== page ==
Workshop Week Hook-In

Join all of the instructors and the other students for an online hook-in. It will be held on Wednesday, October 28th, 2020, at 6:30 pm EASTERN for 1.5 hours. The Zoom link will be sent the day before the hook-in to all students registered in at least one class.

Workshop Week Panel Discussion

Join us for a bonus episode of the series ‘In the Studio’ where the five instructors will engage in a panel discussion and will take your questions. It will be held on Friday, October 30th, 2020, at 6:30-7:30 pm EASTERN. The Zoom link will be sent the day before the panel discussion to all students registered in at least one class.

Here are the classes and intro featuring each instructor. Note in the descriptions the way to contact the teacher for registration links and payment. We all look forward to this exciting time getting “together” in 2020 and learning. Please note that by registering for any classes in Workshop Week your email address will be shared with each of the five instructors only for the purpose of organization and follow-up and to invite you to the above sessions. You will not be added to any mailing lists.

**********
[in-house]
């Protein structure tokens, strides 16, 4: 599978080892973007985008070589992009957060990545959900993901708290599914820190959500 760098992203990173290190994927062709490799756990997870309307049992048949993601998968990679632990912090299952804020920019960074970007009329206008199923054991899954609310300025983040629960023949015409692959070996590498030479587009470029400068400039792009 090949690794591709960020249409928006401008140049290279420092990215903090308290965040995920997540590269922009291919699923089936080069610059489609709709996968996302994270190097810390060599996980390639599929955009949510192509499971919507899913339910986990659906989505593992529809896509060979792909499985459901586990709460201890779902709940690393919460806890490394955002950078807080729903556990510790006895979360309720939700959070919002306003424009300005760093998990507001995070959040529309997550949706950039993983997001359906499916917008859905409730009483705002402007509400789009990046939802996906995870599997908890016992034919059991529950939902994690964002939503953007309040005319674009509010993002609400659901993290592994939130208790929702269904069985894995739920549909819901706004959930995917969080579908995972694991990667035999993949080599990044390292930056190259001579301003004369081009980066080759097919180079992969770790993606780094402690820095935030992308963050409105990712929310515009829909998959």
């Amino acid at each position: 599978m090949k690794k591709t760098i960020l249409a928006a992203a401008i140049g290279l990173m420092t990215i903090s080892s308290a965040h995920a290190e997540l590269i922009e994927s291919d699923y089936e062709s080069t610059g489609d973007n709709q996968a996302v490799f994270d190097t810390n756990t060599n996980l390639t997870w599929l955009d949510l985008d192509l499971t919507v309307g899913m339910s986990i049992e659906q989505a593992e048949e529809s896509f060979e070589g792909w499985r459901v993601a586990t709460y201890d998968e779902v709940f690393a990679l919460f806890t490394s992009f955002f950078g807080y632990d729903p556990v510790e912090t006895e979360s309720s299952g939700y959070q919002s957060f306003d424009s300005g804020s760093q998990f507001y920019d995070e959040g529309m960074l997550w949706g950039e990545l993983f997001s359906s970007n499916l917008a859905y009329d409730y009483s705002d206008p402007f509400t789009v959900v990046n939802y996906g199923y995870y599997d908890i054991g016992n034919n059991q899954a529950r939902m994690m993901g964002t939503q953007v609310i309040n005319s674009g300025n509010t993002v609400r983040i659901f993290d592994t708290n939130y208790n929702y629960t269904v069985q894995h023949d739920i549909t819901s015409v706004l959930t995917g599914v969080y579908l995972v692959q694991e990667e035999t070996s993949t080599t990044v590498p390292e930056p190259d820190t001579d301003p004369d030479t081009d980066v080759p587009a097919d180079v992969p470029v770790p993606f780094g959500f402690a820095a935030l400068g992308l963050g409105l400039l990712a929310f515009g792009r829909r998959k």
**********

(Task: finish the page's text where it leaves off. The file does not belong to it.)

WORKSHOP OPTIONS

TRAVEL DESIGN: LET THE WORLD INSPIRE YOU
lead by Karen D. Miller

Monday, October 26th, 2020,
at 6:30 pm EASTERN – 9:00 pm EASTERN

Find inspiration for your art from your own travels! Using your memories, your photos or even just your dreams of where you would like to go once the pandemic is over, we will talk about how to find, capture and interpret your ideas. Travel does not have to be far from home so, even if you haven’t travelled to exotic locales, this class is still for you. The hands-on activities in this class will leave you feeling inspired and with a number of designs ready to turn into art, no matter what medium you use!